Autumn (Tokyo Studio)

Rittou: Water begins to freeze/ sasanqua in bloom (3 of 5)

November 11th, 2008

Rittou 3 of 15Upstream of the Tamagawa (river) in Mitake valley is surrounded by a fireworks of colour. The dense green hills, yet to give in to the riotous reds and yellows, contrast with the pale river. Like further downstream some 100 km away, the Tama can still be recognised by its grey bleached river pebbles that turn a dark grey when wet. However, unlike the urbanized part of the river, the water is crystal clear and the deeper parts are a dark turquoise. The water is not about to freeze, but is certainly very cold.

Our riverwalk to the Tamagawa’s upstream section began with a long train journey on the ChuĊ line from Shinjuku to Tachikawa, then on the Ome line to Ome, then a change again for another local service to Ikusabata. The one hour and a half train trip saw the urban vista gave way to hilly surrounds. The Ome platform was full of eager hikers, mostly retired folks on a day outing. Most passengers on the local train bound for Oku-tama were heading for Mitake where the shrine on the mountain beckons. We got off two stations earlier and walked towards Kori.

The riverwalk is on the river banks and stretch from Ikusabata was relatively quiet. As we walked near Sawai, we could see bustling activities ahead. Small eateries, restaurants, gift shops, and small shrines abound. As per usual, asides from eating and walking, many activities were sighted: kayaking, rock-climbing (practice), fishing, photography, drawing, and water-colour painting.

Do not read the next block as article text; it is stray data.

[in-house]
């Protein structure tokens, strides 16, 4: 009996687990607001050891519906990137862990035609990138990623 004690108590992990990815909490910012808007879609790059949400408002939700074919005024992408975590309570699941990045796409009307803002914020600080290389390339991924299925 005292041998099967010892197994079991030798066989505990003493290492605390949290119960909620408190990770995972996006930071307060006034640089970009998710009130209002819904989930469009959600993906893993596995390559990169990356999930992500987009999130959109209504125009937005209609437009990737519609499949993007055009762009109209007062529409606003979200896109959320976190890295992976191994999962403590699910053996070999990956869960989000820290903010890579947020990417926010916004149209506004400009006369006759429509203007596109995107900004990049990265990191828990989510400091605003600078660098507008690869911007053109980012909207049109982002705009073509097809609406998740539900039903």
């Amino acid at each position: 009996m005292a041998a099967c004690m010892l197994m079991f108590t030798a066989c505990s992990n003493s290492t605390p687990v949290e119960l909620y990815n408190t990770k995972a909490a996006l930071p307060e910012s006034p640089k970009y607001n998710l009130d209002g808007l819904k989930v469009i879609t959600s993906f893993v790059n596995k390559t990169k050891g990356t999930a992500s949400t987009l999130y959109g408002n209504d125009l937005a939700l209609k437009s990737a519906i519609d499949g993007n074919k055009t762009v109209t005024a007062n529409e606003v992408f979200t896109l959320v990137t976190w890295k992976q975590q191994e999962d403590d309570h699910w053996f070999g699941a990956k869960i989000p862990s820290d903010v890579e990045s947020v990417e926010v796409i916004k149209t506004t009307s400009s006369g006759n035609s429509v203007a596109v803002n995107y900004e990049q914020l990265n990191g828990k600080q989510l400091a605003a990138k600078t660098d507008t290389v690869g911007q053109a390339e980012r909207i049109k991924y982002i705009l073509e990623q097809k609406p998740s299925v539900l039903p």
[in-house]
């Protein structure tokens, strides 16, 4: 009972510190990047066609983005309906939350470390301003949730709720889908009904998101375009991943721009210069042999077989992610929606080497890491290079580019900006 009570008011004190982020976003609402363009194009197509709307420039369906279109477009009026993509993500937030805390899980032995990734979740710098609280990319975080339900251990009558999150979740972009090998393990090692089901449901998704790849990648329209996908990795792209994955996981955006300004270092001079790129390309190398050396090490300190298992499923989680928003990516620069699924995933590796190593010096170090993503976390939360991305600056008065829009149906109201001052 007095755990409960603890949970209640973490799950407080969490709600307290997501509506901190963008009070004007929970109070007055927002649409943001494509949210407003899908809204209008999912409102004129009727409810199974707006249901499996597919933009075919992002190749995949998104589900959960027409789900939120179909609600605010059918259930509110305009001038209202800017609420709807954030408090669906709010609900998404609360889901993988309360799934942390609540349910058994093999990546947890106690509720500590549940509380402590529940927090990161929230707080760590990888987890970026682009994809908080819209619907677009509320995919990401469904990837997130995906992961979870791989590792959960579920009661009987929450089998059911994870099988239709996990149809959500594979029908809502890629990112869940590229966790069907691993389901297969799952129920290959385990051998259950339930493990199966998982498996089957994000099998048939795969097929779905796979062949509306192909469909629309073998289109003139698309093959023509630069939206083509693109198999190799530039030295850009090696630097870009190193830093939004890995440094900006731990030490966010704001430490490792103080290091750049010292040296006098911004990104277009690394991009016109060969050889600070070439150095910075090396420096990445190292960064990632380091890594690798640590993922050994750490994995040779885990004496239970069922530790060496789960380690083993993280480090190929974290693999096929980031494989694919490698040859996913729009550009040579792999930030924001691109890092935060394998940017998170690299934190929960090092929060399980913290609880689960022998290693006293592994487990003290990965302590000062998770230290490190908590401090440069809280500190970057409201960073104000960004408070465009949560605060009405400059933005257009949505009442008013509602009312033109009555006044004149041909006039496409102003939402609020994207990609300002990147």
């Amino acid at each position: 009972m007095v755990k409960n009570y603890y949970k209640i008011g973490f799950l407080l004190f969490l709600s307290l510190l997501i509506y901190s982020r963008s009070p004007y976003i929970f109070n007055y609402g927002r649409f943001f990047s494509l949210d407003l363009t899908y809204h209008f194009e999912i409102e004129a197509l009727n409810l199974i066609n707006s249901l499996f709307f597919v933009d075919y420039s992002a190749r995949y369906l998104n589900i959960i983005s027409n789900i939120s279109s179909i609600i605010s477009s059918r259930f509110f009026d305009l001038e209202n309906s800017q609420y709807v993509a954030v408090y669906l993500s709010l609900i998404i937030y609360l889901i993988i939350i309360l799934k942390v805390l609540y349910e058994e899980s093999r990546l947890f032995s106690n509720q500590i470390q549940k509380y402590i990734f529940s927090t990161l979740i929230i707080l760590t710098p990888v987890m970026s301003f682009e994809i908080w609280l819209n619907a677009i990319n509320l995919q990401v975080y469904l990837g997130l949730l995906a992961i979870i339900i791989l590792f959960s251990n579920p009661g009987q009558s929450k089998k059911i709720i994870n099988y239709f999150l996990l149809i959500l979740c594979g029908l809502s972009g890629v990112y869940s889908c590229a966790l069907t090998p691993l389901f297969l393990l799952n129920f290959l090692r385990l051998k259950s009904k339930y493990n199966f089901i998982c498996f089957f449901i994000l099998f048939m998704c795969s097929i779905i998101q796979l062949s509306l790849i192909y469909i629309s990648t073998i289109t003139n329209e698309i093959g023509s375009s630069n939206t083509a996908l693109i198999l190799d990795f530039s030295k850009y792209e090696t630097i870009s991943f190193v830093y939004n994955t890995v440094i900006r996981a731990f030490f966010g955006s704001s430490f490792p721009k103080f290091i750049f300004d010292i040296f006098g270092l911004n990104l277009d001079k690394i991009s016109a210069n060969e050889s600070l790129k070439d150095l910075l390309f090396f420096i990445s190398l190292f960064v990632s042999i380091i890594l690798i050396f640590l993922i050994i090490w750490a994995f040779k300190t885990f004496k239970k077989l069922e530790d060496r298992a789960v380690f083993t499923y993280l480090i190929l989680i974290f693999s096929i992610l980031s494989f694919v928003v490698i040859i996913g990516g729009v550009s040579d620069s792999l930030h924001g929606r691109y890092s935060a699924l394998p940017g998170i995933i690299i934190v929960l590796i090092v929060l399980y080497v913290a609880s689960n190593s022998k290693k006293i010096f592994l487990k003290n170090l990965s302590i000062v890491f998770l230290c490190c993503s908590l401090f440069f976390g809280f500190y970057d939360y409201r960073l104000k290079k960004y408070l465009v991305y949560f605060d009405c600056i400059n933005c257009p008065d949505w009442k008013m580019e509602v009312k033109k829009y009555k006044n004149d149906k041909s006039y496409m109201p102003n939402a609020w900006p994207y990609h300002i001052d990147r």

Beyond Mitake, the crowd thinned out and the river path came to an end. We walked along the road for a while until Redmond spotted a path down to the river next to a disused inn. Clambering down the steep path, we reunited with our friend, the Tamagawa, and had a pleasant cup to tea on its bank.

2 Responses to “Rittou: Water begins to freeze/ sasanqua in bloom (3 of 5)”

  1. 1 Sue Angel
    February 18th, 2009 at 4:47 pm

    Hi Jo,

    A really lovely site. I had dreams of Tokyo last night and I woke thinking about it. I showed your site to my friend (who also loves Japan). We talked about the cherry blossom season in April as it is the one and only time I visited Tokyo. I had a very visual memory of walking down a street- and it was cold- cool air, pale sun; and the cherry blossoms were blooming. His memories are different
    from mine as he spent more time in Shikoko and other obscure places.

    It’s interesting how we have these seasonal expectations about the place we know (and those expectations are bound to what we are told as children; linear, historicised knowledge). These seem to become constructs and they have a visual (constructed) memory too. But, only of places we think we know….

    For instance; “it never rains like this here in February!” But of course I could never say of Japan: “The cherry blossoms are late to flower this year…”

    So maybe, thinking like this is akin to identifying or ‘owning’ a place…

  2. 2 jolaw
    February 18th, 2009 at 11:26 pm

    Hi Sue,

    When I go through this almanac or simply look at maps of Tokyo, memories come flooding back. For me these memories are not so much visual as they are atmospheric, kind of like remembering what the air your breathed there was like or feeling the relative humidity of the air around your skin…

    Knowing the seasonal weather as ‘owning’ a place is an interesting concept especially because it takes so long to really know it. I also really like the idea of this pyscho-meterology.